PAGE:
The bottom line, to me, is yes, a camera is a tool - and its one for producing emotions not images. And the tool you have chosen, because of a technical limitation, is one that will be impaired in this task. I still can't understand why when the cost of passing the critical threshold is not 1.25kg of dslr and lens but about 300g.

...When I look at the flickriver for the iPhone I see some excellent shots. But 80% of the colour work is technically compromised in a way that reduces emotional impact:

By comparison here's the river for a small 35mm camera, the T2

The iPhone shots look like bad lomography; the film looks memories, dreams, something you could walk into.

Here's a page of GM1 shots:

..They easily match the 35mm. If Apple released a camera that could match 35mm or m43, people would pay a fortune to upgrade and I can't believe you wouldn't be one of them.

So - and this is curiosity not criticism, because you're a smart guy making a career for himself - I can't understand why you won't put up with a slightly large bulge in your pocket to get the extra quality of the GM1? Or for a few more cubic cm you could carry an EP5 body with the Pan 12-32. You wouldn't get better image quality but now you'd have close to steadicam stabilization for video, which would open even more options with clients.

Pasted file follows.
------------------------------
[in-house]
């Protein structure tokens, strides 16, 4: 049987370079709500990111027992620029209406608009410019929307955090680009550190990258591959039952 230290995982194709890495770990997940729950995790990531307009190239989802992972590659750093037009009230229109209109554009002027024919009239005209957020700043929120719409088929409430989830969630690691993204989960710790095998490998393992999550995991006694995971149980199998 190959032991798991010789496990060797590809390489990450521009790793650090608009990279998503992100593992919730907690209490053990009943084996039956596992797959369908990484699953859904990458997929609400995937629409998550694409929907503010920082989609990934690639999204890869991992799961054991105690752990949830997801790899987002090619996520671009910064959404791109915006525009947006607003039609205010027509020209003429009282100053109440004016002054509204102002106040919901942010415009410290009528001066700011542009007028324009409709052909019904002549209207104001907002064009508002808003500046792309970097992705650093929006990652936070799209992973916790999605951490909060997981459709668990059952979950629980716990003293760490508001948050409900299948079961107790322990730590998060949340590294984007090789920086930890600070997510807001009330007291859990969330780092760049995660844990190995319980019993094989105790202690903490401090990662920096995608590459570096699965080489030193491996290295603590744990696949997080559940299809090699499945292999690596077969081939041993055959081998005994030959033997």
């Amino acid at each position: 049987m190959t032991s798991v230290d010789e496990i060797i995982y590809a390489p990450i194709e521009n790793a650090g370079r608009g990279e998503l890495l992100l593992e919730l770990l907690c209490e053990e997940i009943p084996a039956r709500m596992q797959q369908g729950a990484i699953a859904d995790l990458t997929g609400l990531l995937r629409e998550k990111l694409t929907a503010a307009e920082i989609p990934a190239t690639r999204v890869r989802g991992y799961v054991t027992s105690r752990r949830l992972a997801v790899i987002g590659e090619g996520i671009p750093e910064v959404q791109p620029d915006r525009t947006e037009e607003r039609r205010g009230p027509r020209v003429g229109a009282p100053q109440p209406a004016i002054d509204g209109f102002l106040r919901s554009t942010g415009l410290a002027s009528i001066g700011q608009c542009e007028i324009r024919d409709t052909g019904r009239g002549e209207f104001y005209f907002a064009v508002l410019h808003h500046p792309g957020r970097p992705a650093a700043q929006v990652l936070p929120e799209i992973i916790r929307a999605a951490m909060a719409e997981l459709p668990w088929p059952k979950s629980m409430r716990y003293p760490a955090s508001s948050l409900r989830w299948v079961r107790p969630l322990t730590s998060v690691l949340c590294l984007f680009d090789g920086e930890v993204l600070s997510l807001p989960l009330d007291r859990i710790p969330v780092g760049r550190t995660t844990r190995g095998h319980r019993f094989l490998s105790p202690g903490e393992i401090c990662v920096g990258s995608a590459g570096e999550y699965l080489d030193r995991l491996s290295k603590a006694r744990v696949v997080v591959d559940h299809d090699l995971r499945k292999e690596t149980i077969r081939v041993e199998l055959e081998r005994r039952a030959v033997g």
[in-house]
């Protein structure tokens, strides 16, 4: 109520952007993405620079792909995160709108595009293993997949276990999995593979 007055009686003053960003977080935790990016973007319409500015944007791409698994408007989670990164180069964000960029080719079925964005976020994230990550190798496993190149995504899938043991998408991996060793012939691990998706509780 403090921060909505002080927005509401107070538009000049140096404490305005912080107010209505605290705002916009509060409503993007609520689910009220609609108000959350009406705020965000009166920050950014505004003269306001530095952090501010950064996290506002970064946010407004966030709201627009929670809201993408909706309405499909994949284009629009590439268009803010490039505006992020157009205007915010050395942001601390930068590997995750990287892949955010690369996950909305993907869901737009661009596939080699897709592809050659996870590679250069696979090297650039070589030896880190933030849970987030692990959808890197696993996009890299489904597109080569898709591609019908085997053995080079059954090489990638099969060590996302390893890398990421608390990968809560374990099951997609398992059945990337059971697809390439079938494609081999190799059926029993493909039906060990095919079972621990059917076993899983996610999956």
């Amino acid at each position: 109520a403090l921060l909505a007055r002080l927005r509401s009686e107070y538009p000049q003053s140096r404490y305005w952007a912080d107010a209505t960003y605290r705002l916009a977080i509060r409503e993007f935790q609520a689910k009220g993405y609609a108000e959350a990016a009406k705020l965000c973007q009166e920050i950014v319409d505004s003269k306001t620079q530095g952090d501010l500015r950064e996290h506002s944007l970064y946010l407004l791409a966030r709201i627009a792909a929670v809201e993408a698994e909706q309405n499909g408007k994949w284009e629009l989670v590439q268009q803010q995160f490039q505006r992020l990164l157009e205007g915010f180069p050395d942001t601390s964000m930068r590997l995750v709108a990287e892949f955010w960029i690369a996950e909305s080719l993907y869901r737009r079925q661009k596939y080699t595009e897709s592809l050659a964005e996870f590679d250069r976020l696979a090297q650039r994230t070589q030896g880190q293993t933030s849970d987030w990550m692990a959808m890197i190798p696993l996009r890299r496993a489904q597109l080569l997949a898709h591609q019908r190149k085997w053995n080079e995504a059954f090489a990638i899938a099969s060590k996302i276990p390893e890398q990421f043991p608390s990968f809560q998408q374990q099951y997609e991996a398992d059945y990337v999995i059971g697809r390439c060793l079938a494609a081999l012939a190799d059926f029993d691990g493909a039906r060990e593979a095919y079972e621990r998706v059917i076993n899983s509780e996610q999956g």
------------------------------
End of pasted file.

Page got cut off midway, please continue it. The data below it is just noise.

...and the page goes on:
(I was actually expecting you to say that clients WANTED something that had the hallmarks of being shot with a phone for marketing reasons, to be honest.)

I agree with trying to keep it simple as much as possible,when traveling, but saying an iPhone even compares to a DSLR is stupid. No professional is going to shoot with an iPhone. Try and print something big from an iPhone. Anyone with an iPhone are now professional photographers?? I went from Zooms to all primes a fews year back as I hated the 24-70 L Version 1, went through several and they were all junk, about a year ago I bought the Version 2 24-70 and will now sell all my primes except the 100 2.8 IS macro. The newer zoom is more than awesome and very sharp at 2.8. I will probably go for the 16-35LII 2.8 if it is anything like the V2 24-70 and rounding off my kit with 16-35,24-70,70-200 LII 2.8 IS. For Jobs I go with a lot of gear, simple shots just take the 5DMIII and 24-70 battery grip and I am set.

The guy you are talking to IS a professional. He DOES shoot with an iPhone. Ming Thein has had images accepted at Getty Stock that he took with a phone. Not all professional work requires excellent technical standards - and iPhones can get excellent shots in good light (their DR varies a lot with ISO as you'd except from the sensor size.)

As for prints... a lot of work these days is about the web and you forget about prints. I just question an iPhone because it doesn't do *good* web images - at least in the light I have to work with.

...I do admire your systematic gear choice though. I'm wondering if I'll go the same way for m43 with the Panasonic pancake zoom and an Olympus f1.8mm 45mm. But making a lens choice in a UK winter is always hard - the light's so bad that you wonder if you're missing both flaws and strengths.